Importing and Working with Bitmaps
Even though vector graphics are usually smaller in file size, oftentimes you will still need bitmap graphics. After these bitmaps are in Flash, they will become a symbol in the Library (more on the Library and Symbols in Chapter 5). This means that you can manipulate them much the same as a group or other symbol, such as sizing and rotating.
To import a bitmap into Flash, follow these steps:
Select File, Import, Import to Stage (Ctrl+R).
Select the bitmap you want to bring in and click Open.
After the bitmap is on the stage, you can take several courses of action.
Creating a Bitmap Fill
A bitmap fill is similar to a gradient. When one is selected, you can use the Paint Bucket tool to fill in shapes with it.
Here are the steps to create a bitmap fill after the bitmap has been imported:
With the bitmap selected, choose Modify, Break Apart (Ctrl+B).
With the Eyedropper tool, select the newly broken-apart bitmap.
Now select the Rectangle tool and draw a rectangle on the stage. You will see it is filled with the bitmap.
Modify, Bitmap, Trace Bitmap
Although we converted the bitmap to a fill, we really could not grab sections of it as pieces. This is because the entire bitmap is currently seen as a single fill. To fix this, you can trace bitmap by going to Modify, Bitmap, Trace Bitmap. This will produce a pop-up, such as Figure 3.25, with the following options:
Color Threshold—This option looks at the color of adjacent pixels. If the color value is less than this option, the pixels will be combined into one color. The value range is between 1 and 500.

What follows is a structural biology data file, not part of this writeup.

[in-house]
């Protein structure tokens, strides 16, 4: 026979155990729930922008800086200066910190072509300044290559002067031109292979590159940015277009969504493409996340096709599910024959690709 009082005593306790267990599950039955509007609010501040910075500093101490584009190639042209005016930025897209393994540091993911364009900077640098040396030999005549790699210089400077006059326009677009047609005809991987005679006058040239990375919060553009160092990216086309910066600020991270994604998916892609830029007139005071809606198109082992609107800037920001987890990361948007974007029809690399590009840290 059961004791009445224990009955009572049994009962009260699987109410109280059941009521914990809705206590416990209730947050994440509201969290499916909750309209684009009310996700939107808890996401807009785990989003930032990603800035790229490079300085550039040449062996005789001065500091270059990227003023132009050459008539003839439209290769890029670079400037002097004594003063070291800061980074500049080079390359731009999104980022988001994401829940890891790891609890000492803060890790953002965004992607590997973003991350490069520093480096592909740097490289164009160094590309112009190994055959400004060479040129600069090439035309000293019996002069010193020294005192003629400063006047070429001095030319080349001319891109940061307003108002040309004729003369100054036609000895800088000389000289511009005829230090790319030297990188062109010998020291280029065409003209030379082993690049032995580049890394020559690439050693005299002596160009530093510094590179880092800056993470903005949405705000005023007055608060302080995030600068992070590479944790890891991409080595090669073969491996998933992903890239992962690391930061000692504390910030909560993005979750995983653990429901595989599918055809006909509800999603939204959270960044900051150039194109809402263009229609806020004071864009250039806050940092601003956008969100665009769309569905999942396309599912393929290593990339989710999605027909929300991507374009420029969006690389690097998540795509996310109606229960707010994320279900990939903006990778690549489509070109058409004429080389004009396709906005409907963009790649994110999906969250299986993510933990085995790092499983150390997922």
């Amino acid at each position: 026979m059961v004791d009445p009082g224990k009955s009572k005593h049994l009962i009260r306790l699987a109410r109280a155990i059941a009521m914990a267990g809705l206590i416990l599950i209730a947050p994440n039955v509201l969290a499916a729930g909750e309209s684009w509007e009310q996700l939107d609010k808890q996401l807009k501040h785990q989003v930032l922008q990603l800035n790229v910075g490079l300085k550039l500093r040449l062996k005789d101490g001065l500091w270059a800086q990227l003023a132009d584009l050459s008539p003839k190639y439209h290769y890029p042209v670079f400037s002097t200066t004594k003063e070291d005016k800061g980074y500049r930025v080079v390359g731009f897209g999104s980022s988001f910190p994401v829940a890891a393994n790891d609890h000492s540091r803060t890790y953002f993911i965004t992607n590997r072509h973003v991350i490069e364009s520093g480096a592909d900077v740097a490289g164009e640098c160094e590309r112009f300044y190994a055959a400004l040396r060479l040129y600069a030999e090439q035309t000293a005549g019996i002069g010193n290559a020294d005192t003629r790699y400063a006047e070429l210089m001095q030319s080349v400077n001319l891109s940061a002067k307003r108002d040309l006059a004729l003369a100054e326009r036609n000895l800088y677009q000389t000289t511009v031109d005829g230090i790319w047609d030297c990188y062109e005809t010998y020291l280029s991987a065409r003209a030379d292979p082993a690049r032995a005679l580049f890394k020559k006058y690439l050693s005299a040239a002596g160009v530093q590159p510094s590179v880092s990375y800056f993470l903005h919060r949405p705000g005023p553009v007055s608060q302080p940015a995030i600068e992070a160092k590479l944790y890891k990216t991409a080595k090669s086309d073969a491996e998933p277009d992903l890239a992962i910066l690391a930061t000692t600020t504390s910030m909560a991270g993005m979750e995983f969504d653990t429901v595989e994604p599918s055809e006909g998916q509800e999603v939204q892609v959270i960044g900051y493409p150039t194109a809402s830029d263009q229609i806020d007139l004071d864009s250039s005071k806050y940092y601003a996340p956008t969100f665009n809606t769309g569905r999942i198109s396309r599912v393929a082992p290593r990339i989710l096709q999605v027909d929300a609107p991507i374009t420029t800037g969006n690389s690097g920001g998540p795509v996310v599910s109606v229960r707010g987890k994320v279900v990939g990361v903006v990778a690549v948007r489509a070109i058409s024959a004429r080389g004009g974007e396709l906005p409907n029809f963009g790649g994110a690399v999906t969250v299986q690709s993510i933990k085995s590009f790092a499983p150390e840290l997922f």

Minimum Area—This option controls how many pixels to evaluate at a time. The value range is between 1 and 1,000.
Curve Fit—This option controls the smoothness of the vector edges being created.
Corner Threshold—This option controls the amount of corners that are preserved in the process.
By setting smaller threshold Minimum area settings, you will create a higher resolution image, but the file size will increase as well. Setting many corners will also help in creating a higher resolution image. For an example of what a bitmap next to a traced bitmap looks like, see Figure 3.26.
Figure 3.25 The Trace Bitmap pop-up window.
Figure 3.26 Before and after shot of a bitmap tracing. Notice the stylized look on the right.
Modify, Bitmap, Swap Bitmap
The Swap Bitmap feature allows you to swap out bitmaps on the stage with any other bitmap in the library. After importing another bitmap and deleting it from the stage, select the bitmap still on the stage and choose Modify, Bitmap, Swap Bitmap, which will allow you to grab another bitmap from the library and replace the selected one on the stage (see Figure 3.27).
Figure 3.27 The Swap Bitmap pop-up.